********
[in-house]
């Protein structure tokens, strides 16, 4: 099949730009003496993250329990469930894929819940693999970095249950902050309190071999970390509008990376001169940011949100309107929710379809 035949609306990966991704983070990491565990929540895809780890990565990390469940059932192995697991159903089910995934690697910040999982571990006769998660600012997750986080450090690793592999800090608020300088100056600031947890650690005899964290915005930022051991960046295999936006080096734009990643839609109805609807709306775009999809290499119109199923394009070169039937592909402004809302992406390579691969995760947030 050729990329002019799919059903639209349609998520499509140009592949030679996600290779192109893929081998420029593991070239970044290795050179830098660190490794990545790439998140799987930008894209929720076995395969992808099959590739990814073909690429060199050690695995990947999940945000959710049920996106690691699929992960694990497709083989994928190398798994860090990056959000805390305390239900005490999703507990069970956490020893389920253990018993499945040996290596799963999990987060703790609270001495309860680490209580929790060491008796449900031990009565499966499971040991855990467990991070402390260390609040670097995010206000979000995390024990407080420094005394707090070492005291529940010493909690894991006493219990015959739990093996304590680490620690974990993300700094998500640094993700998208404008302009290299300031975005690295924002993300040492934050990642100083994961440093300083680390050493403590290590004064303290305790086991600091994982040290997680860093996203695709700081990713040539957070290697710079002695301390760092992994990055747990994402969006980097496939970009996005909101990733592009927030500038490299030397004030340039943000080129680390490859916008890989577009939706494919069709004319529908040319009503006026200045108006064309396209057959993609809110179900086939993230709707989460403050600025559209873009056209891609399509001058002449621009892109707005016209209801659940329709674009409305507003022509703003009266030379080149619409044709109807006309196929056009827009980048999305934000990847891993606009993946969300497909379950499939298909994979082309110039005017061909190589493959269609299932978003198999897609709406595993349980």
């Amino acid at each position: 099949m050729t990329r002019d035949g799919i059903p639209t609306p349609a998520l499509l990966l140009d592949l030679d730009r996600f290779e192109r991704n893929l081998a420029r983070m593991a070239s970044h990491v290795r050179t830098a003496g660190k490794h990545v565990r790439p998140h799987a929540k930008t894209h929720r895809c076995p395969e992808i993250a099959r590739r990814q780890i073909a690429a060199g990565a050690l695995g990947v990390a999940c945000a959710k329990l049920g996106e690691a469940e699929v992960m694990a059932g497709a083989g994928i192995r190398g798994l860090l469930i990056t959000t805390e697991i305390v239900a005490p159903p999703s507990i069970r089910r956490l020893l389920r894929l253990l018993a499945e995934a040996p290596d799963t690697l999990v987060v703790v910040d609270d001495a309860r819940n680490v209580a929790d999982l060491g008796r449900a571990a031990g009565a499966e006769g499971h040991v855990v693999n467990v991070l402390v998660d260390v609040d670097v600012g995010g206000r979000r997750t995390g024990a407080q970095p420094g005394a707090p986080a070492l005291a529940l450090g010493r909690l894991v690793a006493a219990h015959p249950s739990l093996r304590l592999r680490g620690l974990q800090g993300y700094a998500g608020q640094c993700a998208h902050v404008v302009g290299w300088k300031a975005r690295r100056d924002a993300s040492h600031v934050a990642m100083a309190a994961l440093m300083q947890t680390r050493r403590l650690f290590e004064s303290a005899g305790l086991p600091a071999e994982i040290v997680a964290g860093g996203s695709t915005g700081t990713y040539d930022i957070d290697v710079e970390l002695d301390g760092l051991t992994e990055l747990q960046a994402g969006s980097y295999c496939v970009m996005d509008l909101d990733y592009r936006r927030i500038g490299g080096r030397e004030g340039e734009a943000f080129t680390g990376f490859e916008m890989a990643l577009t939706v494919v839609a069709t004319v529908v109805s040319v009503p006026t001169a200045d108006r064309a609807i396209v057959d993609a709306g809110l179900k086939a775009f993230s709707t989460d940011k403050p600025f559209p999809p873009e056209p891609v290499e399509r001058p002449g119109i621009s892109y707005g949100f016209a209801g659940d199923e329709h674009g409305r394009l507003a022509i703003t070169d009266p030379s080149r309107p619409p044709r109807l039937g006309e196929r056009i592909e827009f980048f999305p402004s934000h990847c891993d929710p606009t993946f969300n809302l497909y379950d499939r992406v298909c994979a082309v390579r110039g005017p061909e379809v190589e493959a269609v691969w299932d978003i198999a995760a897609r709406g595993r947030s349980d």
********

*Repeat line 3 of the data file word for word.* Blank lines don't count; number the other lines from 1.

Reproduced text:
């Amino acid at each position: 099949m050729t990329r002019d035949g799919i059903p639209t609306p349609a998520l499509l990966l140009d592949l030679d730009r996600f290779e192109r991704n893929l081998a420029r983070m593991a070239s970044h990491v290795r050179t830098a003496g660190k490794h990545v565990r790439p998140h799987a929540k930008t894209h929720r895809c076995p395969e992808i993250a099959r590739r990814q780890i073909a690429a060199g990565a050690l695995g990947v990390a999940c945000a959710k329990l049920g996106e690691a469940e699929v992960m694990a059932g497709a083989g994928i192995r190398g798994l860090l469930i990056t959000t805390e697991i305390v239900a005490p159903p999703s507990i069970r089910r956490l020893l389920r894929l253990l018993a499945e995934a040996p290596d799963t690697l999990v987060v703790v910040d609270d001495a309860r819940n680490v209580a929790d999982l060491g008796r449900a571990a031990g009565a499966e006769g499971h040991v855990v693999n467990v991070l402390v998660d260390v609040d670097v600012g995010g206000r979000r997750t995390g024990a407080q970095p420094g005394a707090p986080a070492l005291a529940l450090g010493r909690l894991v690793a006493a219990h015959p249950s739990l093996r304590l592999r680490g620690l974990q800090g993300y700094a998500g608020q640094c993700a998208h902050v404008v302009g290299w300088k300031a975005r690295r100056d924002a993300s040492h600031v934050a990642m100083a309190a994961l440093m300083q947890t680390r050493r403590l650690f290590e004064s303290a005899g305790l086991p600091a071999e994982i040290v997680a964290g860093g996203s695709t915005g700081t990713y040539d930022i957070d290697v710079e970390l002695d301390g760092l051991t992994e990055l747990q960046a994402g969006s980097y295999c496939v970009m996005d509008l909101d990733y592009r936006r927030i500038g490299g080096r030397e004030g340039e734009a943000f080129t680390g990376f490859e916008m890989a990643l577009t939706v494919v839609a069709t004319v529908v109805s040319v009503p006026t001169a200045d108006r064309a609807i396209v057959d993609a709306g809110l179900k086939a775009f993230s709707t989460d940011k403050p600025f559209p999809p873009e056209p891609v290499e399509r001058p002449g119109i621009s892109y707005g949100f016209a209801g659940d199923e329709h674009g409305r394009l507003a022509i703003t070169d009266p030379s080149r309107p619409p044709r109807l039937g006309e196929r056009i592909e827009f980048f999305p402004s934000h990847c891993d929710p606009t993946f969300n809302l497909y379950d499939r992406v298909c994979a082309v390579r110039g005017p061909e379809v190589e493959a269609v691969w299932d978003i198999a995760a897609r709406g595993r947030s349980d």